Over the next five years, US public agencies will spend billions to clean up the transportation sector. A large share of that money is earmarked for training blue-collar workers in disadvantaged communities on the specific tasks of sustaining a zero-emission economy. While the need for worker training is obvious, the specifics of who and how have been elusive. As the looming rail strikes remind us, the specifics of how industry and government support laborers in the freight sector is critical to economic success.
Working-class livelihoods are deeply intertwined with fossil fuels. Today, as the American wealth gap expands and the need to replace petroleum with renewables becomes more urgent, the laborers who build, operate, and maintain the equipment moving the US economy risk being left behind.
Training on uncertainty
Part of the challenge is that the clean vehicle ecosystem lacks mature technologies and standards on which workers can be trained. Charging depots need to be built and maintenance shops need to stock up—but who is qualified and what tools are needed? Uncertainty reaches further down the supply chain. What does a fire marshal need to know about hydrogen to approve a new fueling station?
These nuts-and-bolts questions have generally gone unanswered while clean tech figured if and how to build clean vehicles. But in the last 18 months, the first commercial battery and hydrogen fuel cell trucks were proven on public roads, and in 2023, US contractors are due to break ground on a massive amount of electric and hydrogen infrastructure to support them. Yet they face an extreme shortage of qualified workers. Answers to the who and how of workforce development are needed.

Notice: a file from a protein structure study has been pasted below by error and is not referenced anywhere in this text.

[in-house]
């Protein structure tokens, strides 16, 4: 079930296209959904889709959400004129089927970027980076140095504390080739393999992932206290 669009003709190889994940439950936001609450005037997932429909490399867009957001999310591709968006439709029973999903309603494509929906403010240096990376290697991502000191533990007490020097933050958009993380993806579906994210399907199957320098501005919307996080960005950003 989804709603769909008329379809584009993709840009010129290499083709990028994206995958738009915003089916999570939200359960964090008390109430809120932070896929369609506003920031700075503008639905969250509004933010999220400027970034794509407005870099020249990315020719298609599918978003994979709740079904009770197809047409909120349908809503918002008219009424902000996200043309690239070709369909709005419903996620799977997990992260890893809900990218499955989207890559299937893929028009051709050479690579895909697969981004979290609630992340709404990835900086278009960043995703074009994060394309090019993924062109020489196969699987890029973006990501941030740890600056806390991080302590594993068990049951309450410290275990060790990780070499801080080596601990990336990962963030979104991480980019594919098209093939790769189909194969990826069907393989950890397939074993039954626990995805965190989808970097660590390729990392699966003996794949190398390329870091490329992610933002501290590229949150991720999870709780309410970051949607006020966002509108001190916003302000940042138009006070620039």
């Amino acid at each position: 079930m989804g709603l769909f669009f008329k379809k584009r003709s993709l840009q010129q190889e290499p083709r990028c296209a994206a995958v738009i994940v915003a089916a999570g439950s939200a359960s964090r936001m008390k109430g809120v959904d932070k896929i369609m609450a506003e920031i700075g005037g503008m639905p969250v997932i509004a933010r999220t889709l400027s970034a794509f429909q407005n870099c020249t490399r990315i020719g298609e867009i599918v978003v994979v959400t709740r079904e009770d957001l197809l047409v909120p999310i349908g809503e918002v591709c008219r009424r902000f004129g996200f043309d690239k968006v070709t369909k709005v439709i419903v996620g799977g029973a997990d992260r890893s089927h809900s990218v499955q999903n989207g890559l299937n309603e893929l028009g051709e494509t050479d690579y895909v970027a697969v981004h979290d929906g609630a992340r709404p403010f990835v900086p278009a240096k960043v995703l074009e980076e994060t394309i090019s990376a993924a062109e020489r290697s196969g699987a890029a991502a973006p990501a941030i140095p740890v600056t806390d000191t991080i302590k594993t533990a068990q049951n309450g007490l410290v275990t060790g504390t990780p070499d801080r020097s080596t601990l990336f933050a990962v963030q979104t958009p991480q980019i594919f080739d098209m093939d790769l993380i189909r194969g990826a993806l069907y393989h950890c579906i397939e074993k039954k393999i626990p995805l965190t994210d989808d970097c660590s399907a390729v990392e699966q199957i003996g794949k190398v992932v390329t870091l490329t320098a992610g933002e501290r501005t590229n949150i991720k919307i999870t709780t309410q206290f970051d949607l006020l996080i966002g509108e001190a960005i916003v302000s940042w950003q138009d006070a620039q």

This year, the first responses emerged.
First movers set examples
Refuse truck manufacturer Mack Trucks launched a program to certify dealerships and technicians to support its electric refuse truck—and supporting charging equipment—in multiple regional markets. Volvo Trucks North America completed a partnership with community and technical schools in Southern California to train technicians and help first responders develop public training resources, now available from the National Fire Protection Agency. In Detroit, MI, Daimler Trucks North America expanded its training center to accommodate EV-specific technical training programs.
These are important first examples of what workforce development looks like. But they have been developed by the largest players under grant-funded partnerships. Regulators and educators must pick up these tangible models and do real work to adapt and distribute these models to smaller providers nationwide—especially in areas where EVs and fuel cells still seem like a fairytale.
Programs must go farther and deeper for equitable change
Large segments of the US commercial transportation support system rely on independent operators and small business owners. This demographic is highly sensitive to economic shifts, especially in rural and disadvantaged areas where EVs are hardly an option. If a technician never sees an EV, how can they prepare to fix one? If a small town does not have a hydrogen fuel cell truck in demonstration today, how can its politicians adapt local rules and ordinances to safely allow fueling stations when commercial fleets start showing up in five years?
Lack of exposure risks making technicians and drivers in blue-collar and disadvantaged communities less competitive for emerging jobs. In addition to adapting manufacturer-specific training programs for general use, regulators and educators must help communities acclimate to and profitably participate in the new transportation system. Programs like the Electric Truck Research and Utilization Center (eTRUC) can introduce working-class communities to new technologies and position their students and workers as fluent and capable professionals.
The industrial age was built on the backs of cheapened labor, engendering a host of social ills. Building a clean energy economy is a chance to make some corrections. As the US advances its clean transportation agenda, the subject of workforce development must move past policy speak and into actionable programs that keep workers working.